After school we’d lie on the floor
holding hands, dazed
from dancing ourselves dizzy,
45 spinning on your stereo.

Who knew what laid ahead
was empties tumbling 
from your locker, 
your glazed eyes.

Now, I remember 
your flinch when your father 
came home, face red, 
clinking a brown bag.

You fell into drink like a whirlpool,
got sucked under, 
now you’re dead 
thirty years, but I can’t forget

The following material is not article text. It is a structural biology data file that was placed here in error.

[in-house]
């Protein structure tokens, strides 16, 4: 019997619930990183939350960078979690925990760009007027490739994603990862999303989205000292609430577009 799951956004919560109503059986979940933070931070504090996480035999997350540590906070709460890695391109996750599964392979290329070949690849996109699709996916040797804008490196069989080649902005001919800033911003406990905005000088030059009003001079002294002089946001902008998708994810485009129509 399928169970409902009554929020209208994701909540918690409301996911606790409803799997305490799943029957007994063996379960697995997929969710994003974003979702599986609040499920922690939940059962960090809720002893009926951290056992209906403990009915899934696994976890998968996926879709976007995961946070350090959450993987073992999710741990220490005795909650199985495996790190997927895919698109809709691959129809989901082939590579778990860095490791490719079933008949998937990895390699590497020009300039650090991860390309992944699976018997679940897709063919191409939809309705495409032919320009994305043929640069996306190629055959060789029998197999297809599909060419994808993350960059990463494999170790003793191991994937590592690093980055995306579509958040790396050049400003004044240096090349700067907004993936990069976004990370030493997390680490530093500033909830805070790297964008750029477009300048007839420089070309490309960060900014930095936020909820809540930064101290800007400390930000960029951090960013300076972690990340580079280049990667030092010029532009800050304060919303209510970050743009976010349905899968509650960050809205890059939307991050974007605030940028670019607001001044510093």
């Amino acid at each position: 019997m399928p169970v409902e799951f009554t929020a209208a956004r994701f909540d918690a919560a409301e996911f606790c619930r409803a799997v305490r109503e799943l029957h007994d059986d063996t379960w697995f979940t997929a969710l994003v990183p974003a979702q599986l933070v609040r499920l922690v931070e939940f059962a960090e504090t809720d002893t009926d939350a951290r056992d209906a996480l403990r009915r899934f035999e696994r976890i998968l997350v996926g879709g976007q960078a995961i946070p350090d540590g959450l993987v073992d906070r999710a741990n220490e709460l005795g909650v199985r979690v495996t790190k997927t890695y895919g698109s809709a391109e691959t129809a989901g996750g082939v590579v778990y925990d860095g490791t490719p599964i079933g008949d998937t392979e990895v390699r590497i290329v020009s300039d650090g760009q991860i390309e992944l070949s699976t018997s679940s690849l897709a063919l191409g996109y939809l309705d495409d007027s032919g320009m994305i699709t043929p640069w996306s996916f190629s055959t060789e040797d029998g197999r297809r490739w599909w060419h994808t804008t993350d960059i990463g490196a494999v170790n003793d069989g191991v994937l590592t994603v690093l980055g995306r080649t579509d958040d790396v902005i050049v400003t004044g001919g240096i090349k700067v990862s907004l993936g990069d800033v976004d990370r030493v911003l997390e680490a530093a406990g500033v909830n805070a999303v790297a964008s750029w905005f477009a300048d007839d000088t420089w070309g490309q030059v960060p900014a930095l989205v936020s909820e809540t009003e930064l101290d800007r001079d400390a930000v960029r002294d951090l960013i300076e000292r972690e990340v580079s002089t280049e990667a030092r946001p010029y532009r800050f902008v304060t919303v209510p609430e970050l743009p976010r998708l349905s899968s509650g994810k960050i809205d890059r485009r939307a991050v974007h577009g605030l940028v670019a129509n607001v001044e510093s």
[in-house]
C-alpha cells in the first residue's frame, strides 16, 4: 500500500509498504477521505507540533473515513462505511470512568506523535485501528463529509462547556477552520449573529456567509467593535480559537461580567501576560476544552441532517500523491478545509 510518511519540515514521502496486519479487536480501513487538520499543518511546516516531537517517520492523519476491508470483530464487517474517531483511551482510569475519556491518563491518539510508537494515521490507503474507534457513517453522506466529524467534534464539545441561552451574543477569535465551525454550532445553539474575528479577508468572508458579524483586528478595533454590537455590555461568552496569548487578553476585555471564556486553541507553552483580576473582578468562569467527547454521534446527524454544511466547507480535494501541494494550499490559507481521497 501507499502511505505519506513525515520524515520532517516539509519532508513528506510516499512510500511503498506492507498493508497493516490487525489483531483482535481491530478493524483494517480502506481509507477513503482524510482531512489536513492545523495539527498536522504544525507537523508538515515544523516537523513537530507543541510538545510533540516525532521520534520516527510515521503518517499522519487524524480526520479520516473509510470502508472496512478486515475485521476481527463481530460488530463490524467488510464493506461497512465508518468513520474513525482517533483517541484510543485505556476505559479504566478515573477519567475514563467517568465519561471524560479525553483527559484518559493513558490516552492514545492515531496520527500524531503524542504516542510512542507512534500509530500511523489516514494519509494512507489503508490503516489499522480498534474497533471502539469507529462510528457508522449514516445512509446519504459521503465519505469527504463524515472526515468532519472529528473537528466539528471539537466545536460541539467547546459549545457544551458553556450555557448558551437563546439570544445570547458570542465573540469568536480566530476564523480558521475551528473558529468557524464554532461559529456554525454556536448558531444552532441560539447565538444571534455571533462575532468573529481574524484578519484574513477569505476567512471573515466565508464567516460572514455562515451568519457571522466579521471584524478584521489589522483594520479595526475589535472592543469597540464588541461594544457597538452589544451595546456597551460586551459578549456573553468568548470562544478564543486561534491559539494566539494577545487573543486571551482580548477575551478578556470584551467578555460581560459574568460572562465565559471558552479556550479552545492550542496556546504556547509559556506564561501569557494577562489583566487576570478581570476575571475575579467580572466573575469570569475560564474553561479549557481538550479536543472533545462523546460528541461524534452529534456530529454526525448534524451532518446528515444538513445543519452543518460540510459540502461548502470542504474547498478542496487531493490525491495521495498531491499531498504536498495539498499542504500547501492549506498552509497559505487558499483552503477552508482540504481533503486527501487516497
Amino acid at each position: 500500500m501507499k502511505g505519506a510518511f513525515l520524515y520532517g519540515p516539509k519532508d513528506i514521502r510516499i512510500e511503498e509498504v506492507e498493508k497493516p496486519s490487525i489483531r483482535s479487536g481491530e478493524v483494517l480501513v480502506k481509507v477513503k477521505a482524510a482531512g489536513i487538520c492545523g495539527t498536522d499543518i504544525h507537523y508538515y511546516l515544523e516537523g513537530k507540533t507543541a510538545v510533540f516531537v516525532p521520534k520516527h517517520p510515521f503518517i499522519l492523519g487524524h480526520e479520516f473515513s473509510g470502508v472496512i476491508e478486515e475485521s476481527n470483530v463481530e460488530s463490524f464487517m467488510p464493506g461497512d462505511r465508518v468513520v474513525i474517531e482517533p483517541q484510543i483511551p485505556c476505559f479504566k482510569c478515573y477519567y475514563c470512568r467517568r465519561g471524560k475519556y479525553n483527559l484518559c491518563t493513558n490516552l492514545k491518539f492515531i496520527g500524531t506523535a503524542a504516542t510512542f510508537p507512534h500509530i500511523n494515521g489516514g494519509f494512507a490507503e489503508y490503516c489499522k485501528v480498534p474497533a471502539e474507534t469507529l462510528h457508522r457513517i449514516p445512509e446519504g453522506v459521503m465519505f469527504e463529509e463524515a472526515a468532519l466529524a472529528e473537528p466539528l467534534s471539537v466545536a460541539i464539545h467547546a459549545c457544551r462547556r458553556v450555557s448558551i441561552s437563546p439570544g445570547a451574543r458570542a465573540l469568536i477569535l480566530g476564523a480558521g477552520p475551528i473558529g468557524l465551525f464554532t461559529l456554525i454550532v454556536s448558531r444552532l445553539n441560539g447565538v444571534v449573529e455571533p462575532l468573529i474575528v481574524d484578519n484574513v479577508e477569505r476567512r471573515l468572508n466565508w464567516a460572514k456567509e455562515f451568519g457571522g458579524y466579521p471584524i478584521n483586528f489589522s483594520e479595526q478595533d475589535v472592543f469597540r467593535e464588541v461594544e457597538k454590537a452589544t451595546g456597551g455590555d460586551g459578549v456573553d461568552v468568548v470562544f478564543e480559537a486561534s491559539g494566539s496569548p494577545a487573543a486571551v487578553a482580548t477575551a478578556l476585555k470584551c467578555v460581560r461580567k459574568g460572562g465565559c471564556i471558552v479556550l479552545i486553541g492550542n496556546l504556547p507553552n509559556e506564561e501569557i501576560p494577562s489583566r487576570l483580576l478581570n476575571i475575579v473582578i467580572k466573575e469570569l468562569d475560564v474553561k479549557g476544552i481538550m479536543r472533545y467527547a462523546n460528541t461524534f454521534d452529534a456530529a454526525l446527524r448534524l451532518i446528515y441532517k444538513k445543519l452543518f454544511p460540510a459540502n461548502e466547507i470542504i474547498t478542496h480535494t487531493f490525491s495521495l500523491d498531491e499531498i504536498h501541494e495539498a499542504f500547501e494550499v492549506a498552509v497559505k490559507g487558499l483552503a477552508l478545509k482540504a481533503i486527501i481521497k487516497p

that record we danced to, 
it hit gold, Dizzy, 1969 
by Tommy Roe. I know 
the lyrics. And I can’t forget

how I shunned you in town
those times you waved, 
with a hand that shook,
shy eyed half-smile, 

how I pushed my cart
at the market, glided by,
as you sliced deli meats 
to the tracks of muzak.

What are you looking for?